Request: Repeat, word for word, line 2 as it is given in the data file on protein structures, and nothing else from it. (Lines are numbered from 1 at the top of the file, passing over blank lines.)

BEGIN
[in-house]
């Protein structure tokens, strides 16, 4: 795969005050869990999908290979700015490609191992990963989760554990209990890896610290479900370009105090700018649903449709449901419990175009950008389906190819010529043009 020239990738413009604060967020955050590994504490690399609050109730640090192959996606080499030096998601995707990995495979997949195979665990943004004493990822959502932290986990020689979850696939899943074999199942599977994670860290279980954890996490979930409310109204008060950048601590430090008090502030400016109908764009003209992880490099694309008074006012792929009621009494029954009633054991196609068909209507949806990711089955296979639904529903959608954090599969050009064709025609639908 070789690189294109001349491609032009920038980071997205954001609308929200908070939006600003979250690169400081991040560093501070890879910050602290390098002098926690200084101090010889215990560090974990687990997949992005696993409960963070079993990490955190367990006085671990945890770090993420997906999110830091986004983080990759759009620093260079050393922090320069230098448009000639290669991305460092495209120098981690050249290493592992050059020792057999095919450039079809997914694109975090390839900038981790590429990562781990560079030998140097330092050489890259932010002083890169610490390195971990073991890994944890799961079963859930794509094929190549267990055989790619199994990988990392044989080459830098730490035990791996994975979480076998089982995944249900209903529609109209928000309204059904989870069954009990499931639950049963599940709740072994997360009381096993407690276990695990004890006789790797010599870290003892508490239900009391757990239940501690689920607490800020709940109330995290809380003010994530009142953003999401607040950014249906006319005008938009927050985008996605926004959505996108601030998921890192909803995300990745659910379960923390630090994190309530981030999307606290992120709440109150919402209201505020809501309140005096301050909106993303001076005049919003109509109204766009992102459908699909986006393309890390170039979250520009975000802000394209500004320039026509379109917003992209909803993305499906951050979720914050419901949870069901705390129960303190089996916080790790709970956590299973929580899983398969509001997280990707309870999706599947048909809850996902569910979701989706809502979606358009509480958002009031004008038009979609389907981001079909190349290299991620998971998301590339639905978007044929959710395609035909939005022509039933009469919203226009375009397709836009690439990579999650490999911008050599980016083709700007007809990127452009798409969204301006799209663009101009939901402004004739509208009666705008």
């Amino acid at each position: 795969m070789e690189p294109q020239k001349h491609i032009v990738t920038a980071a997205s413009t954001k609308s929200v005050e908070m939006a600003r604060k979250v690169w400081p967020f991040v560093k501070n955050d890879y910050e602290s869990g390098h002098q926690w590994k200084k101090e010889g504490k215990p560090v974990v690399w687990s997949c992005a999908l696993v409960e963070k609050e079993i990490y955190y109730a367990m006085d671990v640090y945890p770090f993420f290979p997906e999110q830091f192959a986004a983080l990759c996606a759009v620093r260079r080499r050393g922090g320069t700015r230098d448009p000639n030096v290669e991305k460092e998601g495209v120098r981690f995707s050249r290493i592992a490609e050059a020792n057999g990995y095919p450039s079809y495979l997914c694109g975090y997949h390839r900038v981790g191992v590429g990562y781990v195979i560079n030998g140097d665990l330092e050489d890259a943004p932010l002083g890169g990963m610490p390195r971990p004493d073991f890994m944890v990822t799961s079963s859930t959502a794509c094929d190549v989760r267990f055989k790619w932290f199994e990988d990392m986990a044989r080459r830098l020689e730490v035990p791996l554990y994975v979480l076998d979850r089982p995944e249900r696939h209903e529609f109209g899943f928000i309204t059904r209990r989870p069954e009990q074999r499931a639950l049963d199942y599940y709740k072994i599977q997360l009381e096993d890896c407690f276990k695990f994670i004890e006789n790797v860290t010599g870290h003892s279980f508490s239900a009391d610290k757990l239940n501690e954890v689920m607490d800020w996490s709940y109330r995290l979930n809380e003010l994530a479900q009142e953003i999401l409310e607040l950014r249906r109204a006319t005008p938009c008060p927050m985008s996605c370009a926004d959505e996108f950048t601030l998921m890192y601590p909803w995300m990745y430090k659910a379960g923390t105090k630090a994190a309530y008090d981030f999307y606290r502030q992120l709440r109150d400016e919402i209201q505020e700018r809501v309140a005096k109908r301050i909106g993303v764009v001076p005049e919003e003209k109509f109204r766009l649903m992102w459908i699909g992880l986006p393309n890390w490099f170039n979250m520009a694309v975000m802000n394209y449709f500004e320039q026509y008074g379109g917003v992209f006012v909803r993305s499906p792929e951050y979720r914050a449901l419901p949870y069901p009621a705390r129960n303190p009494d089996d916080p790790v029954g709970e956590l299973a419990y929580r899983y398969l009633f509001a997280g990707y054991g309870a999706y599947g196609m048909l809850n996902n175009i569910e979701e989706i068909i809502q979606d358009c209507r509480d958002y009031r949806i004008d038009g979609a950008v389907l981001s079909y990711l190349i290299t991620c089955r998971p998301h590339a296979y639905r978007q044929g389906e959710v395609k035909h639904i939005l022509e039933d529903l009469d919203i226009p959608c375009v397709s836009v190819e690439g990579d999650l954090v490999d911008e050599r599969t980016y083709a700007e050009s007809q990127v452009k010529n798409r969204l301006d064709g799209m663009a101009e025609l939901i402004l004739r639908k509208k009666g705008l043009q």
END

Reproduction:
């Protein structure tokens, strides 16, 4: 795969005050869990999908290979700015490609191992990963989760554990209990890896610290479900370009105090700018649903449709449901419990175009950008389906190819010529043009 020239990738413009604060967020955050590994504490690399609050109730640090192959996606080499030096998601995707990995495979997949195979665990943004004493990822959502932290986990020689979850696939899943074999199942599977994670860290279980954890996490979930409310109204008060950048601590430090008090502030400016109908764009003209992880490099694309008074006012792929009621009494029954009633054991196609068909209507949806990711089955296979639904529903959608954090599969050009064709025609639908 070789690189294109001349491609032009920038980071997205954001609308929200908070939006600003979250690169400081991040560093501070890879910050602290390098002098926690200084101090010889215990560090974990687990997949992005696993409960963070079993990490955190367990006085671990945890770090993420997906999110830091986004983080990759759009620093260079050393922090320069230098448009000639290669991305460092495209120098981690050249290493592992050059020792057999095919450039079809997914694109975090390839900038981790590429990562781990560079030998140097330092050489890259932010002083890169610490390195971990073991890994944890799961079963859930794509094929190549267990055989790619199994990988990392044989080459830098730490035990791996994975979480076998089982995944249900209903529609109209928000309204059904989870069954009990499931639950049963599940709740072994997360009381096993407690276990695990004890006789790797010599870290003892508490239900009391757990239940501690689920607490800020709940109330995290809380003010994530009142953003999401607040950014249906006319005008938009927050985008996605926004959505996108601030998921890192909803995300990745659910379960923390630090994190309530981030999307606290992120709440109150919402209201505020809501309140005096301050909106993303001076005049919003109509109204766009992102459908699909986006393309890390170039979250520009975000802000394209500004320039026509379109917003992209909803993305499906951050979720914050419901949870069901705390129960303190089996916080790790709970956590299973929580899983398969509001997280990707309870999706599947048909809850996902569910979701989706809502979606358009509480958002009031004008038009979609389907981001079909190349290299991620998971998301590339639905978007044929959710395609035909939005022509039933009469919203226009375009397709836009690439990579999650490999911008050599980016083709700007007809990127452009798409969204301006799209663009101009939901402004004739509208009666705008």